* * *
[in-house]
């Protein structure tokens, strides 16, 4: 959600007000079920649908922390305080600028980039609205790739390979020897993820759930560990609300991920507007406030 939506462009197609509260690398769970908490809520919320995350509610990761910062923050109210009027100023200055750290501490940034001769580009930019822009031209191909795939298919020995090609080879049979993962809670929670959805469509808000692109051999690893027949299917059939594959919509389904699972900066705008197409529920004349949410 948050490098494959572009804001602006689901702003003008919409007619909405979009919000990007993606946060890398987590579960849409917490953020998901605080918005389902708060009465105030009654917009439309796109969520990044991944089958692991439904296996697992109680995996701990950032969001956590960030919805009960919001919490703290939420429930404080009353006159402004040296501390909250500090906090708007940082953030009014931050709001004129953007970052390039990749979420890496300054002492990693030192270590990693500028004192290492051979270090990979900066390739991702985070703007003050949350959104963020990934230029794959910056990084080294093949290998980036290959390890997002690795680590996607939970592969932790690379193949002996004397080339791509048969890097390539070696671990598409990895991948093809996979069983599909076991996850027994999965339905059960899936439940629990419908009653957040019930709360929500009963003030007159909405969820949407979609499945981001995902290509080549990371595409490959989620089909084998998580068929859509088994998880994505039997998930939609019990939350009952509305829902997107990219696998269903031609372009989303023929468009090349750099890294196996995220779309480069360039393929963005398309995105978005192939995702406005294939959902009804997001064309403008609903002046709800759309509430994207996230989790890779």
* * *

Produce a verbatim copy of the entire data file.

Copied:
[in-house]
């Protein structure tokens, strides 16, 4: 959600007000079920649908922390305080600028980039609205790739390979020897993820759930560990609300991920507007406030 939506462009197609509260690398769970908490809520919320995350509610990761910062923050109210009027100023200055750290501490940034001769580009930019822009031209191909795939298919020995090609080879049979993962809670929670959805469509808000692109051999690893027949299917059939594959919509389904699972900066705008197409529920004349949410 948050490098494959572009804001602006689901702003003008919409007619909405979009919000990007993606946060890398987590579960849409917490953020998901605080918005389902708060009465105030009654917009439309796109969520990044991944089958692991439904296996697992109680995996701990950032969001956590960030919805009960919001919490703290939420429930404080009353006159402004040296501390909250500090906090708007940082953030009014931050709001004129953007970052390039990749979420890496300054002492990693030192270590990693500028004192290492051979270090990979900066390739991702985070703007003050949350959104963020990934230029794959910056990084080294093949290998980036290959390890997002690795680590996607939970592969932790690379193949002996004397080339791509048969890097390539070696671990598409990895991948093809996979069983599909076991996850027994999965339905059960899936439940629990419908009653957040019930709360929500009963003030007159909405969820949407979609499945981001995902290509080549990371595409490959989620089909084998998580068929859509088994998880994505039997998930939609019990939350009952509305829902997107990219696998269903031609372009989303023929468009090349750099890294196996995220779309480069360039393929963005398309995105978005192939995702406005294939959902009804997001064309403008609903002046709800759309509430994207996230989790890779």